According to Cajun legend, deep in the Louisiana Swamp is the Rougarou — a large, werewolf-like half-man, half-beast creature who preys on people who venture too far into its terrain.
Photo (modified) by Angie Garrett/Flickr. Design by Lauren DeLuca for Yahoo Travel.
Regarding this legendary beast, History.com says, “The Cajun legend of the Rougarou can take on multiple forms. Originally derived from French stories of the ‘loup-garu,’ or ‘wolf man,’ the monster is most commonly described as a bayou-dwelling werewolf with glowing red eyes and razor-sharp teeth. The beast is usually said to be a cursed man who must shed another’s blood in order to break its spell and reassume human form, but the tale varies according to the teller. In some versions, the Rougarou can turn its victims just by locking eyes with them; in others, it takes the form of a dog or pig rather than a wolf. Still others paint it as a shape shifter that can assume different human and animal forms at will. Because it can switch its appearance so easily, some even conflate the creature with the legendary Skunk Ape of southeastern U.S. swamp lore. In most Louisiana parishes, the Rougarou myth is employed as a kind of cautionary tale. Children are told that the fiend will come for them if they don’t behave, and Catholics are warned that it hunts down those who break Lent.”
A rougarou on display at the Audubon Zoo in New Orleans. (Photo: praline3001/Flickr)
Since I was in that neck of the woods, I decided to try and see it for myself and check out another supposedly tall tale — the ginormous DinoGator, an alligator that measures up to 50 feet long. Think Lake Placid on steroids.
Ready for my monsters.
My pal Milton, who runs Louisiana Swamp Tours, took me out on an airboat to look for the Rougarou and the DinoGator, and, more realistically, to just check out the regular alligators that, randomly, have a fondness for marshmallows. (Don’t we all?)
Her name is Muffin. She’s a Leo and likes marshmallows, seafood, and small dogs. Supposedly, there’s another gator that roams these waters from the Dino Days that’s 50 times bigger than Muffin.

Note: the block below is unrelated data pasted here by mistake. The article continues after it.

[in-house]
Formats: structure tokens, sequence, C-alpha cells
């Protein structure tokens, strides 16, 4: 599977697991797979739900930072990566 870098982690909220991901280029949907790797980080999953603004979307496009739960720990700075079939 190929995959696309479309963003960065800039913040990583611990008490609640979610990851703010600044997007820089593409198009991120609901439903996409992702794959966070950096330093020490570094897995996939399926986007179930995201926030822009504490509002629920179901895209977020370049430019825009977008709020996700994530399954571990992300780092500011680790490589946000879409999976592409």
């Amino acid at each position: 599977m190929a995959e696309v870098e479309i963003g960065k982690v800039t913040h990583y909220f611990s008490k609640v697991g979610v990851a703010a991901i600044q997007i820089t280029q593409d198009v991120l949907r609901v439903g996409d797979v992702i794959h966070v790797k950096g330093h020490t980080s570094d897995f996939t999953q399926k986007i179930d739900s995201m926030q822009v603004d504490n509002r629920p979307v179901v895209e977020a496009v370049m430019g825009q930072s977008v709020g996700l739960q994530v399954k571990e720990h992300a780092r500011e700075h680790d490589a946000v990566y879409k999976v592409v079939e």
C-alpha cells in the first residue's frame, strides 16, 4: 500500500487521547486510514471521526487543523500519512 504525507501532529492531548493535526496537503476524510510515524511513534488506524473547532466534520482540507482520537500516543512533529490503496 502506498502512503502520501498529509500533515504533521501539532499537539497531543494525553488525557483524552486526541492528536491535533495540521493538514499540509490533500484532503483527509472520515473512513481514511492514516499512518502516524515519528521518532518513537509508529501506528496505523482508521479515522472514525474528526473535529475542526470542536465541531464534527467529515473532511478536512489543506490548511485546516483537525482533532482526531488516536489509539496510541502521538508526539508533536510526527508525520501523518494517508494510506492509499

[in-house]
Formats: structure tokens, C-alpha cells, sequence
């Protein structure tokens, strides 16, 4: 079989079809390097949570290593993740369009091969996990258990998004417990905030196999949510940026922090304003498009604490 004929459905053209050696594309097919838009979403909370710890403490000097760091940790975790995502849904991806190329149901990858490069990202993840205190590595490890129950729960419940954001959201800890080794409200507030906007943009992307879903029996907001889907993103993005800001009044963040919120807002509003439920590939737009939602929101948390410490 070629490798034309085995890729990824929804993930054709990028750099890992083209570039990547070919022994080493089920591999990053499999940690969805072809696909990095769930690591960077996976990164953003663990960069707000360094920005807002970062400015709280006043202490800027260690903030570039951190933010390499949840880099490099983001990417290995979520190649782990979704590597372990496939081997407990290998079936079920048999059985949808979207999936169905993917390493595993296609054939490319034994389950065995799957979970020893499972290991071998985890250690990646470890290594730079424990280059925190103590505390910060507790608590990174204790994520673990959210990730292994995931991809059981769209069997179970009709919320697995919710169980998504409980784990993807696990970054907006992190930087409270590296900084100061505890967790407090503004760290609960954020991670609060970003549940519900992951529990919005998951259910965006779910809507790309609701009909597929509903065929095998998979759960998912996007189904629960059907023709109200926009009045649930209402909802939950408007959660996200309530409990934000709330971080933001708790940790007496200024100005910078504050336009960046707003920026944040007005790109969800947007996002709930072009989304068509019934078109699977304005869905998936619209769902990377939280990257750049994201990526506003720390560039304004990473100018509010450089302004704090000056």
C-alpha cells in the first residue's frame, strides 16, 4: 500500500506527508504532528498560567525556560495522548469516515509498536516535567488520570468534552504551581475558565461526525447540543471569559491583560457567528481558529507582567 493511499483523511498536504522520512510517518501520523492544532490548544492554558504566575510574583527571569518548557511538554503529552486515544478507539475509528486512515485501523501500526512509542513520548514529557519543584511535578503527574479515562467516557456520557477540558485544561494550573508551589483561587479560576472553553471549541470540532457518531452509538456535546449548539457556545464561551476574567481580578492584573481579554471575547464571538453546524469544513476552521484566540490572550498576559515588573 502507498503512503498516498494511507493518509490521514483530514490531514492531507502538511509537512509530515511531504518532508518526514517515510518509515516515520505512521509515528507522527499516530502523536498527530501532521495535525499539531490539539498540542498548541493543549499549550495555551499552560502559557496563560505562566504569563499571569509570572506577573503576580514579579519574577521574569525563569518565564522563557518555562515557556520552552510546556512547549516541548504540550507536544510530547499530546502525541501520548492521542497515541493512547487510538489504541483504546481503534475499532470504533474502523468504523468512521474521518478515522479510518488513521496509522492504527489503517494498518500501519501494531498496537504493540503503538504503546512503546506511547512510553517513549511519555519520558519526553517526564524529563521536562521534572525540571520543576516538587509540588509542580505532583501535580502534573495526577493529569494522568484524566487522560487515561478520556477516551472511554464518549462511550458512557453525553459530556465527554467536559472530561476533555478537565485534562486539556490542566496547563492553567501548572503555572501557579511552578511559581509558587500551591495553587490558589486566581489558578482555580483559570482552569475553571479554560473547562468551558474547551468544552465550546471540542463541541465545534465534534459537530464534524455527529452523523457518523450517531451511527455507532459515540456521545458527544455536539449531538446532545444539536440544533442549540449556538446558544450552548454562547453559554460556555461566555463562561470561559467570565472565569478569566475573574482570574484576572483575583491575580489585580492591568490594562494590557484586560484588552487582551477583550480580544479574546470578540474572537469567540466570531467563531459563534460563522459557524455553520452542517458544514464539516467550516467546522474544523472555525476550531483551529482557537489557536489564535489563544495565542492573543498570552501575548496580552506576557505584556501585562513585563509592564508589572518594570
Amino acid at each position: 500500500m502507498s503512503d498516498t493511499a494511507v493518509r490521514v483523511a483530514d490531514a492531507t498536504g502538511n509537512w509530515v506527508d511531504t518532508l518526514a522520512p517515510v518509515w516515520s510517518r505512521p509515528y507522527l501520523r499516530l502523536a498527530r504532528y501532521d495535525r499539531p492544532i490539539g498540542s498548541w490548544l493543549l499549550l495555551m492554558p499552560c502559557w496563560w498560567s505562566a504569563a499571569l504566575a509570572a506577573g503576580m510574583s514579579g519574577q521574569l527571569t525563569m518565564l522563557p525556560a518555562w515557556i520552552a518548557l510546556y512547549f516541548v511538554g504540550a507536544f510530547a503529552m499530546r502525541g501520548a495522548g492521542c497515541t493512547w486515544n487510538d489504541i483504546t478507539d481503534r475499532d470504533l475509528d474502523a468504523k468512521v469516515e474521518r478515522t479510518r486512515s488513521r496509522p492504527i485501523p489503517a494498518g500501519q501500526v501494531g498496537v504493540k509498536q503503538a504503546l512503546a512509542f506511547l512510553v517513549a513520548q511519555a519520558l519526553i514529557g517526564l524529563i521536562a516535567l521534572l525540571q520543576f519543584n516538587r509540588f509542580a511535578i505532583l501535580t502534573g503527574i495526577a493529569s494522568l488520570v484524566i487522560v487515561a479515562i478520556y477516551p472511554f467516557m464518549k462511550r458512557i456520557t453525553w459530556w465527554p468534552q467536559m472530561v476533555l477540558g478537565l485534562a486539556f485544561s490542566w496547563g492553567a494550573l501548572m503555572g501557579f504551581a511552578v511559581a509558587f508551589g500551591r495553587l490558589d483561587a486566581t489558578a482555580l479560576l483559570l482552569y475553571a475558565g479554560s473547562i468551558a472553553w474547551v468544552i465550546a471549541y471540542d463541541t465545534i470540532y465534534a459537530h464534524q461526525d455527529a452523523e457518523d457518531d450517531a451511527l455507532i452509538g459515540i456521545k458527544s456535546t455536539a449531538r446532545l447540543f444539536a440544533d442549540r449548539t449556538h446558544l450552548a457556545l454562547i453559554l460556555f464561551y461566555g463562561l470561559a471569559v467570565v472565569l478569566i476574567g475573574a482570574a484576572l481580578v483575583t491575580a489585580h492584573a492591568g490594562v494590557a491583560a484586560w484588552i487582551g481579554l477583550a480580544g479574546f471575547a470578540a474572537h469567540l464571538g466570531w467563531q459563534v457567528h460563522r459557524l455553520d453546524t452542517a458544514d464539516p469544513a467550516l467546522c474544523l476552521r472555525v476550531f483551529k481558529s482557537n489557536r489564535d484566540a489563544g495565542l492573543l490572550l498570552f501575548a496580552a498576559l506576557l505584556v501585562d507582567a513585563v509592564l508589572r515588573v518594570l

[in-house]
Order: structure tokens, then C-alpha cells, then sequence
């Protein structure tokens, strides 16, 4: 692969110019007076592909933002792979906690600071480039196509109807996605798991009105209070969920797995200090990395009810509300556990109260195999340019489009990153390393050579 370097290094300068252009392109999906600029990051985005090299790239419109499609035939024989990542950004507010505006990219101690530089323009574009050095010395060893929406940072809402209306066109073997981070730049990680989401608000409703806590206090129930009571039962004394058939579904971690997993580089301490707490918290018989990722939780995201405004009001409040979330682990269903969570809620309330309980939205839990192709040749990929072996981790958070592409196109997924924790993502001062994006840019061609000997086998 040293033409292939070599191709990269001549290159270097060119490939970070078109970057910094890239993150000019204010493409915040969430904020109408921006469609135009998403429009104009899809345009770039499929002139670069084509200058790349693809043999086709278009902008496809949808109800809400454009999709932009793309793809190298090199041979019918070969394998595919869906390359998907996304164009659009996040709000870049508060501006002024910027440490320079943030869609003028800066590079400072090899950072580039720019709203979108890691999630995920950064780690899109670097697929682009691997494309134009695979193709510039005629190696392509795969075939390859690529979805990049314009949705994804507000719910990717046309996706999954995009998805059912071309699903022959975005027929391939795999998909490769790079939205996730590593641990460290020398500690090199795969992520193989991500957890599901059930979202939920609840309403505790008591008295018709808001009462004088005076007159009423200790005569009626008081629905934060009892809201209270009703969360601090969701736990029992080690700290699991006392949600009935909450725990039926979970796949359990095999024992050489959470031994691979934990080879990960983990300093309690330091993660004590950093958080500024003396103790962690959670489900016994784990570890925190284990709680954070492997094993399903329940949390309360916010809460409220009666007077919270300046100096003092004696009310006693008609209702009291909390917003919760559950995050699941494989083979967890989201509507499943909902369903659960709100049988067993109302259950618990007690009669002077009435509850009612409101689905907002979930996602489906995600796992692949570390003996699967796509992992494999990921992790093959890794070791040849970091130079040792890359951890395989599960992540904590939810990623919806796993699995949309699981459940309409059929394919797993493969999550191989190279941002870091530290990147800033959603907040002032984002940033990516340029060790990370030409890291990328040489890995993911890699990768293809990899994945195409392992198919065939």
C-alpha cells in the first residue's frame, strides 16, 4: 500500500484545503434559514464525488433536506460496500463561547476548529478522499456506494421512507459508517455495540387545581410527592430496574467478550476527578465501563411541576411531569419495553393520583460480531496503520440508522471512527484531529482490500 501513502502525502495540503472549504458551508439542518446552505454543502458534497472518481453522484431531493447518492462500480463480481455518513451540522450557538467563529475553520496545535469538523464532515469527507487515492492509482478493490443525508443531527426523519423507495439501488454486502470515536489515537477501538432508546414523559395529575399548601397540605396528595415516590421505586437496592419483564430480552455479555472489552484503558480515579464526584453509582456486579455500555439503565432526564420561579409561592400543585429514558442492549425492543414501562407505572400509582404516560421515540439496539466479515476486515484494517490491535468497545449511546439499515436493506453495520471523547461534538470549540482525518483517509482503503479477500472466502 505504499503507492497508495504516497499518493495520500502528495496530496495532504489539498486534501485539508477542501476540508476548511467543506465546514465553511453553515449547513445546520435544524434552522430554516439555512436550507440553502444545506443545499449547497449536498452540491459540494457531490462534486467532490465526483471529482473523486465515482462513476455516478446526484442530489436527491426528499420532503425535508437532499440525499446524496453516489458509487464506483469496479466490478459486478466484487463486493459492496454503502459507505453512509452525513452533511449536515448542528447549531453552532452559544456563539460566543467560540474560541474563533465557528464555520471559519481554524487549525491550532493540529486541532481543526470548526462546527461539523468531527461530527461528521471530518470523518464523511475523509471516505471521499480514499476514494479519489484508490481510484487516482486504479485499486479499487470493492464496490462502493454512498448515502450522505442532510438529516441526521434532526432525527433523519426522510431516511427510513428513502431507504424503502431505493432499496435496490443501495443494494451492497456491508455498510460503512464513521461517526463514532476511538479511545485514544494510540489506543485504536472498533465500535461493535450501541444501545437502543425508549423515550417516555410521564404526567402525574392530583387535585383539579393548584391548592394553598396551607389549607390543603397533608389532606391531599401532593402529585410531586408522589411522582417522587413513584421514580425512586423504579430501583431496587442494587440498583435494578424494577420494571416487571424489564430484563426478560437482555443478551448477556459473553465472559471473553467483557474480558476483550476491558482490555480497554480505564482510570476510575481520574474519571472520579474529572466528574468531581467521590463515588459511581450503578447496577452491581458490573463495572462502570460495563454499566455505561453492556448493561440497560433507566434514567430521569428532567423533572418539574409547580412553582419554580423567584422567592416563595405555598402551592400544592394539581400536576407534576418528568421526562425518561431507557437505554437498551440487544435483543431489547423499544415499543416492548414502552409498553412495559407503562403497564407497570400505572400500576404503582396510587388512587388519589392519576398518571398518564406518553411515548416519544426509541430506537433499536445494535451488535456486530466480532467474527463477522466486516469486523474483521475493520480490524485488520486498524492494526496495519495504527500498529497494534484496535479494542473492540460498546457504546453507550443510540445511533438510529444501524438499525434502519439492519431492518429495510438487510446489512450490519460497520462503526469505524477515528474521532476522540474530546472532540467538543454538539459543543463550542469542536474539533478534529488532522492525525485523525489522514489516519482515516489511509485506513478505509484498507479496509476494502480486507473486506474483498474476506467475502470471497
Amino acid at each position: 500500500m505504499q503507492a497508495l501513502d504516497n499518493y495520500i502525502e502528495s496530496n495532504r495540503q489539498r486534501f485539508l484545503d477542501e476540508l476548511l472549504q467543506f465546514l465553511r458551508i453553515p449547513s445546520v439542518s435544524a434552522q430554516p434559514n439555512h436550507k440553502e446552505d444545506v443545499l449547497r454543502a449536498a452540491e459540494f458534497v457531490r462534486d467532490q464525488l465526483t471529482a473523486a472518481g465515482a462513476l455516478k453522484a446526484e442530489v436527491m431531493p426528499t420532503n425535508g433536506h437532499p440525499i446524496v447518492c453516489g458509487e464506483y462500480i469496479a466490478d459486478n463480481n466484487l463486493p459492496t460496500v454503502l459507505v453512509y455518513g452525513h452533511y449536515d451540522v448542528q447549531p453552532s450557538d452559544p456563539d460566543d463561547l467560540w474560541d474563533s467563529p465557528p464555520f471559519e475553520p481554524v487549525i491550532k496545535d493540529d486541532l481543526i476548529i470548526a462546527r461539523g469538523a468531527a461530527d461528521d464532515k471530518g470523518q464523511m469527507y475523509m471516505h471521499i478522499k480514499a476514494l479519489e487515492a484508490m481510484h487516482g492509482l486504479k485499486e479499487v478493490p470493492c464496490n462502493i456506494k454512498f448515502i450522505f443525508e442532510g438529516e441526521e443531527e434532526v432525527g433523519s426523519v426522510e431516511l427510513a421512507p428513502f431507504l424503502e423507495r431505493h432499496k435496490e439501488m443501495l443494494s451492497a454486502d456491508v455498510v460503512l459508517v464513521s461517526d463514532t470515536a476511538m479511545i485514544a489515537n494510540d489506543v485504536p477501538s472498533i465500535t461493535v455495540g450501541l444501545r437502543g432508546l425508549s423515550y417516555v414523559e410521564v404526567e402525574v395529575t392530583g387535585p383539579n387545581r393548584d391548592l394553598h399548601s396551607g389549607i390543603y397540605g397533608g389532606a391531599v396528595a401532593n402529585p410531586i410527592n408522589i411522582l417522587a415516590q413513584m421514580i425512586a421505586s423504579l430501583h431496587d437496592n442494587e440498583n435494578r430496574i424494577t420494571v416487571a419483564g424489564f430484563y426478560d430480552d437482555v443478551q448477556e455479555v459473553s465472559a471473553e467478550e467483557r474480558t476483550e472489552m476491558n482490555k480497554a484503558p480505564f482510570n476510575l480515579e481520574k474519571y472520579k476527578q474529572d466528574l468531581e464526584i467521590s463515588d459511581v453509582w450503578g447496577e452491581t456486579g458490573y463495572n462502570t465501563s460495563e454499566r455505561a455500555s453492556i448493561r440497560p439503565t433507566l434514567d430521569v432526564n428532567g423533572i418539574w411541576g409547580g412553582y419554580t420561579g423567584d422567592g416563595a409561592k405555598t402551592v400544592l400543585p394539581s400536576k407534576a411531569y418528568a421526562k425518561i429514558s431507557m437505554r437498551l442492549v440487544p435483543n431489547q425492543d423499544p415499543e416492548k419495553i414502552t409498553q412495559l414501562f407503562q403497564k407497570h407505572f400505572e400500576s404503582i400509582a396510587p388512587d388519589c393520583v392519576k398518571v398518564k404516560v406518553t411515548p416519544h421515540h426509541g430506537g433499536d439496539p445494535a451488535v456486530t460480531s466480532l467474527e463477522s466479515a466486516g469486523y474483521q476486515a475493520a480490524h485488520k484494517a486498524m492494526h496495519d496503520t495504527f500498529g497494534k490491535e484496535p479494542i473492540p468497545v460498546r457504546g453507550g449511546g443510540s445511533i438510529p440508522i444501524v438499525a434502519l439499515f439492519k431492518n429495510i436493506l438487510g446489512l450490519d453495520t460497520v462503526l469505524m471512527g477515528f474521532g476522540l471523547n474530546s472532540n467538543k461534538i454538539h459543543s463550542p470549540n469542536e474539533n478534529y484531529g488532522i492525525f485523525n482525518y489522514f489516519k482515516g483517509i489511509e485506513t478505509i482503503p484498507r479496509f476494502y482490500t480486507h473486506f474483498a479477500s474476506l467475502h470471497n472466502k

“I’ve never seen a Rougarou myself,” Milton said, but he claims to know people who have. Nor has he ever seen a Monster Gator, but “you never know.”
Then he and his son Justin pulled out a bag of marshmallows.
You don’t want to try this at home without Justin, a seasoned pro, nearby.
“What are those for?” I asked.
“For the gators,” Milton said. “They love ‘em — watch!”
He called out in Creole, “Come ‘n get it!” and within seconds, two gators appeared for their puffy snack.
“Is there, like, gator diabetes or anything?” I asked, watching as they gulped down marshmallow after marshmallow.
“Nope. It’s all good,” Milton said.
The alligators are protected for most of the year, except in September, which is a hunting month. However, many people who have the land permits are now shunning hunting for tourism.
“They’re worth more to us alive than they are dead,” Milton said, although he did acknowledge his wife has a fine alligator skin purse.
Somewhere out there my monsters are hiding…
We drove around for a few hours, feeding alligators and keeping an eye out for Rougarou scat, until the heat of the day forced us to go home.
These people are also looking for my monsters — to no avail.
While I didn’t see any monsters — admittedly, I wasn’t searching at midnight, but I’m an optimist — I know there’s a chance they could still be out there, and that’s good enough for me. For now, I’ll stick with the regular alligators, which are scary enough.
Had I gone rougarou-hunting at midnight, perhaps this would’ve been what I ran into instead. (Photo: iStock)
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